“If we sweep disruption under the rug, will anyone notice?”


Photo Credit: uni multimedia

Adoption disruption is an unfortunate—and often glossed-over—part of the adoption narrative.

Like mental illness in the 1950’s, stories of disruption are minimized, ignored and even hushed. If you’ve been involved in the adoption/foster community for any length of time, you likely know of a failed placement.

The failed placement may even be your own.

We’ve experienced disruption. If our two adopted children had voiced their initial thoughts (wishing death and destruction on us), they might have found themselves in another home.

Thankfully, we were oblivious. About a year ago, our son described his daydreams of the first few months: locking us in the house and burning it to the ground. Our daughter fantasized about bashing our noggins. “But we didn’t know how much we would love you, back then.” Charming.

Parents and children alike need care after a disruption. Both sides need healing.

On arrival in our home, our two were reeling from their own recent disruption. In their minds, two families kicked them out in swift succession (they didn’t fully understand the second family was a temporary situation).

As they dealt with the grief, we (uneducated and ill-prepared) muddled through. Often, we reacted to their behavior instead of responding to the underlying pain. Had we been better equipped, we could have handled the situation with more understanding. We received very little up-front information and didn’t grasp the situation in entirety until much later.

Here’s some information I wish we’d seen earlier. Knowledge we would have been thankful to use. Feel free to pass it on!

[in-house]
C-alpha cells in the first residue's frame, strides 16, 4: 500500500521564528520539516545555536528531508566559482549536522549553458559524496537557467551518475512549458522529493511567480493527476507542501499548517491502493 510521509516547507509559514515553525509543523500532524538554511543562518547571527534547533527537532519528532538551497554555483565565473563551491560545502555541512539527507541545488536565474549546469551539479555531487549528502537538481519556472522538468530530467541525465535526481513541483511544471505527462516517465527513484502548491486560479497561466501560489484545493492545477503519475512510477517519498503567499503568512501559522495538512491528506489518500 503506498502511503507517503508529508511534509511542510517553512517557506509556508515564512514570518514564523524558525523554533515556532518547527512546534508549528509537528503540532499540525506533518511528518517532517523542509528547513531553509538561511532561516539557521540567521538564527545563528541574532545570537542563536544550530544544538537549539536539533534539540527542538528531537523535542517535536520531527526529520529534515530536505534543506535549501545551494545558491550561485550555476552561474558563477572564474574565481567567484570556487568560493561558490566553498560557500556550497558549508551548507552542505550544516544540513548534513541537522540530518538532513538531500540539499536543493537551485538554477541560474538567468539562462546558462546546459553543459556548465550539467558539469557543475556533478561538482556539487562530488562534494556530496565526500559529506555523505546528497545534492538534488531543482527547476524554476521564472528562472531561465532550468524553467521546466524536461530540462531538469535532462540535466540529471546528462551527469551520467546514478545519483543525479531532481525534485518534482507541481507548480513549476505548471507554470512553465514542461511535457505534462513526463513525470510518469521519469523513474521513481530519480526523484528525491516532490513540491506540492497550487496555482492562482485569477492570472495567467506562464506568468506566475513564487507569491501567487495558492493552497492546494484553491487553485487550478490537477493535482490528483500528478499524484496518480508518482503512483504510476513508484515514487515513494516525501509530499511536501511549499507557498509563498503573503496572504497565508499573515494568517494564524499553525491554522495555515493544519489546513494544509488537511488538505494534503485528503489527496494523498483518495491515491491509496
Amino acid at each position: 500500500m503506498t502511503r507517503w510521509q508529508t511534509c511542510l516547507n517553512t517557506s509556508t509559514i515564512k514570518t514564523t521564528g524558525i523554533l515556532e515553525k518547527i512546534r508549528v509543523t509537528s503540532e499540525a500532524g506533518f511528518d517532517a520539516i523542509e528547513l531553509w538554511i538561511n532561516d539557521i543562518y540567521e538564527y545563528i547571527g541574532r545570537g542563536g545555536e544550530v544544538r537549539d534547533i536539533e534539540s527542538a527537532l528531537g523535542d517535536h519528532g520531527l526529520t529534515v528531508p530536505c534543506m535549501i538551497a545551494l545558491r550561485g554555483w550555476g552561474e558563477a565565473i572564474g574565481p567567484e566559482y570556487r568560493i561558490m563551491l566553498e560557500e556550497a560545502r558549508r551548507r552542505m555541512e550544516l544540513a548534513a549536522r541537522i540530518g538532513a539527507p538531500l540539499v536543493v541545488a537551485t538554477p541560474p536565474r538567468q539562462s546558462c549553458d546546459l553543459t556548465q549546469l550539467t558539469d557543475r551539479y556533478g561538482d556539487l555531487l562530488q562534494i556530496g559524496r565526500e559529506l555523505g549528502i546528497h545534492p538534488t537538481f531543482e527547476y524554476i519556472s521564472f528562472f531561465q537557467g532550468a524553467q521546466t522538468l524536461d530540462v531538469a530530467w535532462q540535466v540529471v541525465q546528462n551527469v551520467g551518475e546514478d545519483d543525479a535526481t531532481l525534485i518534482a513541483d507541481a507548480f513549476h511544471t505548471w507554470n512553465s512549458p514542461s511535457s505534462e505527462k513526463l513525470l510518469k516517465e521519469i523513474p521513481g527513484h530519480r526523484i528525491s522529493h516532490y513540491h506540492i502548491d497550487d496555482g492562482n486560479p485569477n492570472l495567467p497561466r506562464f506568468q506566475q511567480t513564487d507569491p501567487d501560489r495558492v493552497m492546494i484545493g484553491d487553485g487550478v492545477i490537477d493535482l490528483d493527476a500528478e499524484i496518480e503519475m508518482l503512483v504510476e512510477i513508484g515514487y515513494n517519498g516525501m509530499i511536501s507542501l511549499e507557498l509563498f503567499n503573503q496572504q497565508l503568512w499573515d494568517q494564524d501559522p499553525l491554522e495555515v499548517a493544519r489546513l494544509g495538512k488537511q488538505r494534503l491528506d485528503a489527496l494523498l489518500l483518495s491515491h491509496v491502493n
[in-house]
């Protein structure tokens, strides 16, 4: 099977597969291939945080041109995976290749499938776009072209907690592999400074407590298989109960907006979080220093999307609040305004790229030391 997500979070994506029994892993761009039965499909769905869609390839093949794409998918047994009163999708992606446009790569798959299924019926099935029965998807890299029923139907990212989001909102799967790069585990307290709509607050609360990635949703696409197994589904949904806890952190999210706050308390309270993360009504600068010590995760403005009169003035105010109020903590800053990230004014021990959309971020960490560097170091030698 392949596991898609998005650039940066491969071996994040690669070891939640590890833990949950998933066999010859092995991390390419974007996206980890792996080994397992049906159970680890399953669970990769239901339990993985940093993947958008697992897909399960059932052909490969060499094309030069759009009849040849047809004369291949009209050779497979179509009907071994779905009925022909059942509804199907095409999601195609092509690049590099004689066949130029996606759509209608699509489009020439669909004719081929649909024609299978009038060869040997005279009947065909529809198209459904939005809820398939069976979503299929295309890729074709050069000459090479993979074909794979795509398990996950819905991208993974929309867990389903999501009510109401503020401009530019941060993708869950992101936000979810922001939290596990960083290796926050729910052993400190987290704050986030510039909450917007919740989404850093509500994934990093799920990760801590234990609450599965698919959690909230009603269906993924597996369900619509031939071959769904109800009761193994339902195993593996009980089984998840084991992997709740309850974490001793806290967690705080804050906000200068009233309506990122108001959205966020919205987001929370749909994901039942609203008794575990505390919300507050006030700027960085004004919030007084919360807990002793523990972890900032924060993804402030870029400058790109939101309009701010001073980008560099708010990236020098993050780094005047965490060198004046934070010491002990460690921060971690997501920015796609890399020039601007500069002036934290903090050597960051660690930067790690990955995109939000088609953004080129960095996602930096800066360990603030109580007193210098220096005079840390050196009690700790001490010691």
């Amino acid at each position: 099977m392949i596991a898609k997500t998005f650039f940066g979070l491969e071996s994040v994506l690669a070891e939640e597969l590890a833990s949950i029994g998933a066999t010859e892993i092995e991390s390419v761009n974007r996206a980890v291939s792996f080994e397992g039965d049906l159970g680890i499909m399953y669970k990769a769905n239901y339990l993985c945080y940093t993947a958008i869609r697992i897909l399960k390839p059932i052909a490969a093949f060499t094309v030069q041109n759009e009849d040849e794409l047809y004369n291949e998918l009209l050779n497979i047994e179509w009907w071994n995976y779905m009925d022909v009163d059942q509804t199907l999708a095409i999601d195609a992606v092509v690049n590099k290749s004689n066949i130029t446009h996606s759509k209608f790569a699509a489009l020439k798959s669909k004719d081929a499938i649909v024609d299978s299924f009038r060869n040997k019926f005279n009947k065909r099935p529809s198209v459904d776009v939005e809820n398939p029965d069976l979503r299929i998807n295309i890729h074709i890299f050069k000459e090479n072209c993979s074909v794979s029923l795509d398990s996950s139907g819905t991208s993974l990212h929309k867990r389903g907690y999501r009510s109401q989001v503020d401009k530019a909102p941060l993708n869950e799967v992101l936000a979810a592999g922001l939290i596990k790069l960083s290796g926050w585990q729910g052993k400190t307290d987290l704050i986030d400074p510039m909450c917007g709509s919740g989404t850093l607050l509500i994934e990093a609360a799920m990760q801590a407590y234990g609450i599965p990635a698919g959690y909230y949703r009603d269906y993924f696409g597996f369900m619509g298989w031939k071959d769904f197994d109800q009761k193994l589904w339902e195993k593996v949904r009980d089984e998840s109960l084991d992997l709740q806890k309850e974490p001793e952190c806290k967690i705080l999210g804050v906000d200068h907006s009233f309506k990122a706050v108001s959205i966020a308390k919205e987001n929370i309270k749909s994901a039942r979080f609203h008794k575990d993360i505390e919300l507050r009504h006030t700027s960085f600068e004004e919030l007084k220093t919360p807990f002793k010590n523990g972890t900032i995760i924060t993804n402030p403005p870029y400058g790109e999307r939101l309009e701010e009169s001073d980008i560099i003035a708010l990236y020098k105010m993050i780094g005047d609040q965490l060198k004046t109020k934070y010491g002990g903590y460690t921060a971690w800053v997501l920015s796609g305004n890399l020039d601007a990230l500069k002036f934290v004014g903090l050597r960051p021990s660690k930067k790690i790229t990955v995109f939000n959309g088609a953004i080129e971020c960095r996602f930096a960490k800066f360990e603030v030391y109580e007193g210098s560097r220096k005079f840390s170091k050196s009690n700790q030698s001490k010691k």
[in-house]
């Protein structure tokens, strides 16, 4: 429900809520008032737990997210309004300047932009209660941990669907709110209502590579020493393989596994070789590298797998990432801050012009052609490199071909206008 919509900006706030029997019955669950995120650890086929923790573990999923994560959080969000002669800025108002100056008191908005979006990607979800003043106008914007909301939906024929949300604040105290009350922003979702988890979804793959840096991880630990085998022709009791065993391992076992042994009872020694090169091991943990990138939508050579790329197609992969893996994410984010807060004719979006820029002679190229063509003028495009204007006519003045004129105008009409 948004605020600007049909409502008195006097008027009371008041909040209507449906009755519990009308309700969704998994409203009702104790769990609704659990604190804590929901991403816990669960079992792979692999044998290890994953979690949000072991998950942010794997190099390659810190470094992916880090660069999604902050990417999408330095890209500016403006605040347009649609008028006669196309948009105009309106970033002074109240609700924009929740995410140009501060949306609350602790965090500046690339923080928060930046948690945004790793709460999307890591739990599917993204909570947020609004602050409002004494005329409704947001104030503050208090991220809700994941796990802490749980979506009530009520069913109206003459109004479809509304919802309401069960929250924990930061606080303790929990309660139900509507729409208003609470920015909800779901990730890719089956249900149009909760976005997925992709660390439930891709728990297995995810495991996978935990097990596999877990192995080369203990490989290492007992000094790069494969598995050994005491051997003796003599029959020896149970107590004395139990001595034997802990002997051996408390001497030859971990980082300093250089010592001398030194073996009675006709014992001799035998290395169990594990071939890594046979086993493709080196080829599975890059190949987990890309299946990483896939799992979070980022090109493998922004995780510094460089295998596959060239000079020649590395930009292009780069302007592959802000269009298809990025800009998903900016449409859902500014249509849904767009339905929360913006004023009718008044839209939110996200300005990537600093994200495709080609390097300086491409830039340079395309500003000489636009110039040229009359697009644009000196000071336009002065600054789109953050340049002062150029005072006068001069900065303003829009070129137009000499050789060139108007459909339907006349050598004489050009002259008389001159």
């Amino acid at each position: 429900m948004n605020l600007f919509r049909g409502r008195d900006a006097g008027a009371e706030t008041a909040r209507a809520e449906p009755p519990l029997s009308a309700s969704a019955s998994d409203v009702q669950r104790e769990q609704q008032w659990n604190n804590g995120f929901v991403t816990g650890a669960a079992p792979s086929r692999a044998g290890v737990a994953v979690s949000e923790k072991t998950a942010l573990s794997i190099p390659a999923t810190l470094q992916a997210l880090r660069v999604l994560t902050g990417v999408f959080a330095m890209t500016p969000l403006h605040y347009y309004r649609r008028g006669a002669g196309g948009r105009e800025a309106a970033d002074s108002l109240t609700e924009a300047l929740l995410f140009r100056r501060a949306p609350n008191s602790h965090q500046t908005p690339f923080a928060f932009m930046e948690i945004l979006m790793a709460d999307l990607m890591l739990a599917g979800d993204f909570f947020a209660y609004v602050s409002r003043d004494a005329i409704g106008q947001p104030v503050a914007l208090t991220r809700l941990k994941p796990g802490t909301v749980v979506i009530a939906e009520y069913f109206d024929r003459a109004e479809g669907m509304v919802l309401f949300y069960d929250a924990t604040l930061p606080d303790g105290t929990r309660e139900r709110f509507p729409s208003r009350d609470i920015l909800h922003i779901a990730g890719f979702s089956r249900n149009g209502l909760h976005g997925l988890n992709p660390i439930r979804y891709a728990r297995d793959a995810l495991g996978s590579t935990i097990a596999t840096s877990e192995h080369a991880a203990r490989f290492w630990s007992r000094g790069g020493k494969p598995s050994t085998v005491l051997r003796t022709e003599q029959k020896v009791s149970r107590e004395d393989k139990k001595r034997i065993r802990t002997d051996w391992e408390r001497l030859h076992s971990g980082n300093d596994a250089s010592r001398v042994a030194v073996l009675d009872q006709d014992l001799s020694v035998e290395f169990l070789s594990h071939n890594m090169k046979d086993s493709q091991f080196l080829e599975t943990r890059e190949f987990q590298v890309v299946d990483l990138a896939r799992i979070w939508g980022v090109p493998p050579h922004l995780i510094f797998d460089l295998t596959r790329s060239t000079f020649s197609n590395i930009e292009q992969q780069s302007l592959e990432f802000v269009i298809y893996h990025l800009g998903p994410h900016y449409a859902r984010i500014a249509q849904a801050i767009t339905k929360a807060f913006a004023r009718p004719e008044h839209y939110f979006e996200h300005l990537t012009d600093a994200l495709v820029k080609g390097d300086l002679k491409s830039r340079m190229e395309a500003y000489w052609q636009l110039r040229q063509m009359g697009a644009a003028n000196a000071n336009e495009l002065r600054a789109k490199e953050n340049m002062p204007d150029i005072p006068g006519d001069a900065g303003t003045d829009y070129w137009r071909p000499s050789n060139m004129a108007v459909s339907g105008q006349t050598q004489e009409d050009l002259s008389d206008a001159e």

Healing after Disruption: the Parents

 1. Normalize the wide range of strong feelings experienced in a crisis that, like a death in the family, rocks the souls of parents and immediate family members. Feeling raw for a long time is a normal expectation after living through a disruption. Families who experience a disruption are survivors of chronic trauma and need interventions that address more than grief and loss.

Our disruption happened during a temporary respite situation; even so, I saw myself as a failure for months afterward. I can’t imagine the stress and loss after a longer-term placement. Encircle friends or family members who’ve experienced disruption. If you’re a personal survivor, seek out a support group. You can even tell your story here. 

2. Because parents in a disrupted adoption come in conflict with personal, public and cultural beliefs about parenting, they may be blamed and misunderstood. Try to avoid seeking validation from those who may not have the knowledge nor the capacity to understand.

This applies to foster and adoption situations across the board, not just disruption. Individuals with no foster/adopt experience may, on occasion, provide insight. However, they don’t have the understanding another foster parent or social worker possesses. In general, we’ve learned not to ask for advice from other non-adoptive parents—no matter how experienced they seem—because most of the time, their wisdom just doesn’t apply.

For instance: child with bio-mom has tantrum because she won’t give him candy in his bedroom. Bio-mom leaves room, shutting the door. “Call me when you’re done.” 

Foster child, traumatized, has similar tantrum, apparently about candy. Tantrum is actually about grief and loss. Child needs to be held and assured of security.

3. Join with parents who have experienced disruptions to validate and honor your efforts. When others you expected to support you withdraw, build a new support system with those who are in the know.

When we adopted, some of the people we expected to support us (mostly because we’d supported them and cared for their kids) vanished from our lives as soon as they realized these kids aren’t perfect. On the other hand, a family we barely knew called, visited, checked on us and made certain we knew we weren’t alone. Let go of expectations. Try not to be hurt or angry when someone doesn’t “come through” for you. Plenty of people care. Join a support group or form one of your own. It doesn’t have to be official.

4. Pay attention to the impact of the disruption on children within the family. Help them find their voice and grieve what happened to them.

We thought the kids were ecstatic when “monster baby” (their name for the loud creature invading their space) left. And on some level, they were thrilled. In a deeper place, they worried. Could they be “bad enough” for us to kick them out, too? What if they screamed and cried?